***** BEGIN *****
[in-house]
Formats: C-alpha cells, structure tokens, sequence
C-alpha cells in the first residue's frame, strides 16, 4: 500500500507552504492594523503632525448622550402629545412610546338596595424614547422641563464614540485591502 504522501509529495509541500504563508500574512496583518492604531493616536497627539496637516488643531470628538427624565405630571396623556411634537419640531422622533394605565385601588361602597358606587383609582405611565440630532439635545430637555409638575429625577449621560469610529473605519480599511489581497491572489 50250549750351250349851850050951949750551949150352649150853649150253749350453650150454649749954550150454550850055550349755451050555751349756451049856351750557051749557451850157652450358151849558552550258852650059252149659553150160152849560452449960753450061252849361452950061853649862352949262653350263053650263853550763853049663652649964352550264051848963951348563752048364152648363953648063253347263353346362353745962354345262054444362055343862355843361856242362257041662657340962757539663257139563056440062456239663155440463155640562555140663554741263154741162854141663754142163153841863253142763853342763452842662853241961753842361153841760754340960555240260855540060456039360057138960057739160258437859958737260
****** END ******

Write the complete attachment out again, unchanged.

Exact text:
[in-house]
Formats: C-alpha cells, structure tokens, sequence
C-alpha cells in the first residue's frame, strides 16, 4: 500500500507552504492594523503632525448622550402629545412610546338596595424614547422641563464614540485591502 504522501509529495509541500504563508500574512496583518492604531493616536497627539496637516488643531470628538427624565405630571396623556411634537419640531422622533394605565385601588361602597358606587383609582405611565440630532439635545430637555409638575429625577449621560469610529473605519480599511489581497491572489 50250549750351250349851850050951949750551949150352649150853649150253749350453650150454649749954550150454550850055550349755451050555751349756451049856351750557051749557451850157652450358151849558552550258852650059252149659553150160152849560452449960753450061252849361452950061853649862352949262653350263053650263853550763853049663652649964352550264051848963951348563752048364152648363953648063253347263353346362353745962354345262054444362055343862355843361856242362257041662657340962757539663257139563056440062456239663155440463155640562555140663554741263154741162854141663754142163153841863253142763853342763452842662853241961753842361153841760754340960555240260855540060456039360057138960057739160258437859958737260